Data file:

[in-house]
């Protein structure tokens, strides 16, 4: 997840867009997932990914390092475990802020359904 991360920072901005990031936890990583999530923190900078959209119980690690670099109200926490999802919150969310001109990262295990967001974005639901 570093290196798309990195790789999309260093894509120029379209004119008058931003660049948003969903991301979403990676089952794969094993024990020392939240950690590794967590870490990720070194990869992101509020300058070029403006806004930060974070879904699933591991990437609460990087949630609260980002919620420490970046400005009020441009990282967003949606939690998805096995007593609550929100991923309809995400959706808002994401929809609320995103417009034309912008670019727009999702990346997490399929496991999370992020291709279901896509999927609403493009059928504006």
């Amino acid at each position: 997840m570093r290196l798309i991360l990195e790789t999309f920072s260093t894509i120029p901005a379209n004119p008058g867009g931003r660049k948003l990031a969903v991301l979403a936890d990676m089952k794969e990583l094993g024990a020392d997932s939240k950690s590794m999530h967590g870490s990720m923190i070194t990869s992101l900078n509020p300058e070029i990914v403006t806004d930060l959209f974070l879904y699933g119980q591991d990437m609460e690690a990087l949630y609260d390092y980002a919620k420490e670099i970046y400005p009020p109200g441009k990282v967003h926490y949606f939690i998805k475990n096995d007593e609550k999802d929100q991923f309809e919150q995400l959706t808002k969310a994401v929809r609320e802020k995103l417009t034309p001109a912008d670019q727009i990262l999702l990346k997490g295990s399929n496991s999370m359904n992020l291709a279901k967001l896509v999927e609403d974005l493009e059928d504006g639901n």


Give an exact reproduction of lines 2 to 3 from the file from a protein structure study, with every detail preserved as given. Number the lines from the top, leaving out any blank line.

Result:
């Protein structure tokens, strides 16, 4: 997840867009997932990914390092475990802020359904 991360920072901005990031936890990583999530923190900078959209119980690690670099109200926490999802919150969310001109990262295990967001974005639901 570093290196798309990195790789999309260093894509120029379209004119008058931003660049948003969903991301979403990676089952794969094993024990020392939240950690590794967590870490990720070194990869992101509020300058070029403006806004930060974070879904699933591991990437609460990087949630609260980002919620420490970046400005009020441009990282967003949606939690998805096995007593609550929100991923309809995400959706808002994401929809609320995103417009034309912008670019727009999702990346997490399929496991999370992020291709279901896509999927609403493009059928504006």
């Amino acid at each position: 997840m570093r290196l798309i991360l990195e790789t999309f920072s260093t894509i120029p901005a379209n004119p008058g867009g931003r660049k948003l990031a969903v991301l979403a936890d990676m089952k794969e990583l094993g024990a020392d997932s939240k950690s590794m999530h967590g870490s990720m923190i070194t990869s992101l900078n509020p300058e070029i990914v403006t806004d930060l959209f974070l879904y699933g119980q591991d990437m609460e690690a990087l949630y609260d390092y980002a919620k420490e670099i970046y400005p009020p109200g441009k990282v967003h926490y949606f939690i998805k475990n096995d007593e609550k999802d929100q991923f309809e919150q995400l959706t808002k969310a994401v929809r609320e802020k995103l417009t034309p001109a912008d670019q727009i990262l999702l990346k997490g295990s399929n496991s999370m359904n992020l291709a279901k967001l896509v999927e609403d974005l493009e059928d504006g639901n």